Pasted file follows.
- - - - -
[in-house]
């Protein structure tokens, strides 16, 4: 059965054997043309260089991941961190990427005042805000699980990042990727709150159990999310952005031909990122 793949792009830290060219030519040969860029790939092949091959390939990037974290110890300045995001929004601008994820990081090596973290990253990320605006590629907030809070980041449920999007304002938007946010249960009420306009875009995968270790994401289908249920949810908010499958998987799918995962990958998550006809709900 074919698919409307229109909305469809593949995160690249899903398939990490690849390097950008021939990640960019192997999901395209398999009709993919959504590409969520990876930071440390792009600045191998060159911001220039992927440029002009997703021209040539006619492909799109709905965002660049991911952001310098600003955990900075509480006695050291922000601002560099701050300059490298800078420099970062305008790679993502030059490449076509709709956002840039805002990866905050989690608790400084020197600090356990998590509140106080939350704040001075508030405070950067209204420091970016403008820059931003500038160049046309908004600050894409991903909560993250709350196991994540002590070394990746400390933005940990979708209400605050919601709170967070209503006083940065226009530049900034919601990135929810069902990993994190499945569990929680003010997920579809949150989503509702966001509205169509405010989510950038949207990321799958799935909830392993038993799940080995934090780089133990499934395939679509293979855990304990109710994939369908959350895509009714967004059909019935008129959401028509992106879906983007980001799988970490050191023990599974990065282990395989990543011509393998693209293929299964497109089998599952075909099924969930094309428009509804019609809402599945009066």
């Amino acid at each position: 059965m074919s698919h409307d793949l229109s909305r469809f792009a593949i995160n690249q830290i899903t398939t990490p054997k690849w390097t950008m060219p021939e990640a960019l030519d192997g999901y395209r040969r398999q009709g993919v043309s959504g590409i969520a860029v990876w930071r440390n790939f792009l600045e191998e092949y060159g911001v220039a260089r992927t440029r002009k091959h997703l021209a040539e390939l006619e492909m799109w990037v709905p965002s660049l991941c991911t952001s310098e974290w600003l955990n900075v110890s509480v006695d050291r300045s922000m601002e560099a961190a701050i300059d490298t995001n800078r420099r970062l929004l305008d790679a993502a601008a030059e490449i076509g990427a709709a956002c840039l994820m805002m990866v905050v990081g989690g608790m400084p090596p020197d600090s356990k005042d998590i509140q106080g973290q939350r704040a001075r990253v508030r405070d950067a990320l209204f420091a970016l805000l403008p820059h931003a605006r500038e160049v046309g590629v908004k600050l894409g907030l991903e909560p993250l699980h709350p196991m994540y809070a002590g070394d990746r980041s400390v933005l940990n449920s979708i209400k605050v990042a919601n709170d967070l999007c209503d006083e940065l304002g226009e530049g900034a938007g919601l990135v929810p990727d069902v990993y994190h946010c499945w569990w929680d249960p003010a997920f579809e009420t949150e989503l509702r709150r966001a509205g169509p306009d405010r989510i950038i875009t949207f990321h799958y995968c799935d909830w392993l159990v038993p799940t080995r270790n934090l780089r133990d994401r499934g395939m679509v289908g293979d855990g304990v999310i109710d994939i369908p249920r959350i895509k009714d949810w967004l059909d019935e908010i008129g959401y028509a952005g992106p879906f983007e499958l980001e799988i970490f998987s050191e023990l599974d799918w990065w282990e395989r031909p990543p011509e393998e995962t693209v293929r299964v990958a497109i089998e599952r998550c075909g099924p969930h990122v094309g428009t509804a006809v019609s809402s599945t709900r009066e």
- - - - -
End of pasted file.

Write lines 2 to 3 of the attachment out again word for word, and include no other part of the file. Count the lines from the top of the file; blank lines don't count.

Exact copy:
């Protein structure tokens, strides 16, 4: 059965054997043309260089991941961190990427005042805000699980990042990727709150159990999310952005031909990122 793949792009830290060219030519040969860029790939092949091959390939990037974290110890300045995001929004601008994820990081090596973290990253990320605006590629907030809070980041449920999007304002938007946010249960009420306009875009995968270790994401289908249920949810908010499958998987799918995962990958998550006809709900 074919698919409307229109909305469809593949995160690249899903398939990490690849390097950008021939990640960019192997999901395209398999009709993919959504590409969520990876930071440390792009600045191998060159911001220039992927440029002009997703021209040539006619492909799109709905965002660049991911952001310098600003955990900075509480006695050291922000601002560099701050300059490298800078420099970062305008790679993502030059490449076509709709956002840039805002990866905050989690608790400084020197600090356990998590509140106080939350704040001075508030405070950067209204420091970016403008820059931003500038160049046309908004600050894409991903909560993250709350196991994540002590070394990746400390933005940990979708209400605050919601709170967070209503006083940065226009530049900034919601990135929810069902990993994190499945569990929680003010997920579809949150989503509702966001509205169509405010989510950038949207990321799958799935909830392993038993799940080995934090780089133990499934395939679509293979855990304990109710994939369908959350895509009714967004059909019935008129959401028509992106879906983007980001799988970490050191023990599974990065282990395989990543011509393998693209293929299964497109089998599952075909099924969930094309428009509804019609809402599945009066």
């Amino acid at each position: 059965m074919s698919h409307d793949l229109s909305r469809f792009a593949i995160n690249q830290i899903t398939t990490p054997k690849w390097t950008m060219p021939e990640a960019l030519d192997g999901y395209r040969r398999q009709g993919v043309s959504g590409i969520a860029v990876w930071r440390n790939f792009l600045e191998e092949y060159g911001v220039a260089r992927t440029r002009k091959h997703l021209a040539e390939l006619e492909m799109w990037v709905p965002s660049l991941c991911t952001s310098e974290w600003l955990n900075v110890s509480v006695d050291r300045s922000m601002e560099a961190a701050i300059d490298t995001n800078r420099r970062l929004l305008d790679a993502a601008a030059e490449i076509g990427a709709a956002c840039l994820m805002m990866v905050v990081g989690g608790m400084p090596p020197d600090s356990k005042d998590i509140q106080g973290q939350r704040a001075r990253v508030r405070d950067a990320l209204f420091a970016l805000l403008p820059h931003a605006r500038e160049v046309g590629v908004k600050l894409g907030l991903e909560p993250l699980h709350p196991m994540y809070a002590g070394d990746r980041s400390v933005l940990n449920s979708i209400k605050v990042a919601n709170d967070l999007c209503d006083e940065l304002g226009e530049g900034a938007g919601l990135v929810p990727d069902v990993y994190h946010c499945w569990w929680d249960p003010a997920f579809e009420t949150e989503l509702r709150r966001a509205g169509p306009d405010r989510i950038i875009t949207f990321h799958y995968c799935d909830w392993l159990v038993p799940t080995r270790n934090l780089r133990d994401r499934g395939m679509v289908g293979d855990g304990v999310i109710d994939i369908p249920r959350i895509k009714d949810w967004l059909d019935e908010i008129g959401y028509a952005g992106p879906f983007e499958l980001e799988i970490f998987s050191e023990l599974d799918w990065w282990e395989r031909p990543p011509e393998e995962t693209v293929r299964v990958a497109i089998e599952r998550c075909g099924p969930h990122v094309g428009t509804a006809v019609s809402s599945t709900r009066e």